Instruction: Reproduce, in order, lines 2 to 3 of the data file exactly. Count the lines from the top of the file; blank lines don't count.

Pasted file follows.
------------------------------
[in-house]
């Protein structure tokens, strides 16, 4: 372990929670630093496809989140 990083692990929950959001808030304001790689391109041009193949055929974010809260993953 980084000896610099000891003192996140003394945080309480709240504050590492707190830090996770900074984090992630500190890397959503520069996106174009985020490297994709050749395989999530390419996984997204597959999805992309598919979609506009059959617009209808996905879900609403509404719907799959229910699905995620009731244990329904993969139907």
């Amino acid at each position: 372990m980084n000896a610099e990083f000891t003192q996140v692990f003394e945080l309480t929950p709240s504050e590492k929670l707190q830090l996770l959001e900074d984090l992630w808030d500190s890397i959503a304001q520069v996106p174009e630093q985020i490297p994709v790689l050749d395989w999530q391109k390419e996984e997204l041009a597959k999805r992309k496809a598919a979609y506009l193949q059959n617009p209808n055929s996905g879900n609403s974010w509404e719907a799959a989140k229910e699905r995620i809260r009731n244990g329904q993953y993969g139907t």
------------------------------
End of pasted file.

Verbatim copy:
């Protein structure tokens, strides 16, 4: 372990929670630093496809989140 990083692990929950959001808030304001790689391109041009193949055929974010809260993953 980084000896610099000891003192996140003394945080309480709240504050590492707190830090996770900074984090992630500190890397959503520069996106174009985020490297994709050749395989999530390419996984997204597959999805992309598919979609506009059959617009209808996905879900609403509404719907799959229910699905995620009731244990329904993969139907």
């Amino acid at each position: 372990m980084n000896a610099e990083f000891t003192q996140v692990f003394e945080l309480t929950p709240s504050e590492k929670l707190q830090l996770l959001e900074d984090l992630w808030d500190s890397i959503a304001q520069v996106p174009e630093q985020i490297p994709v790689l050749d395989w999530q391109k390419e996984e997204l041009a597959k999805r992309k496809a598919a979609y506009l193949q059959n617009p209808n055929s996905g879900n609403s974010w509404e719907a799959a989140k229910e699905r995620i809260r009731n244990g329904q993953y993969g139907t």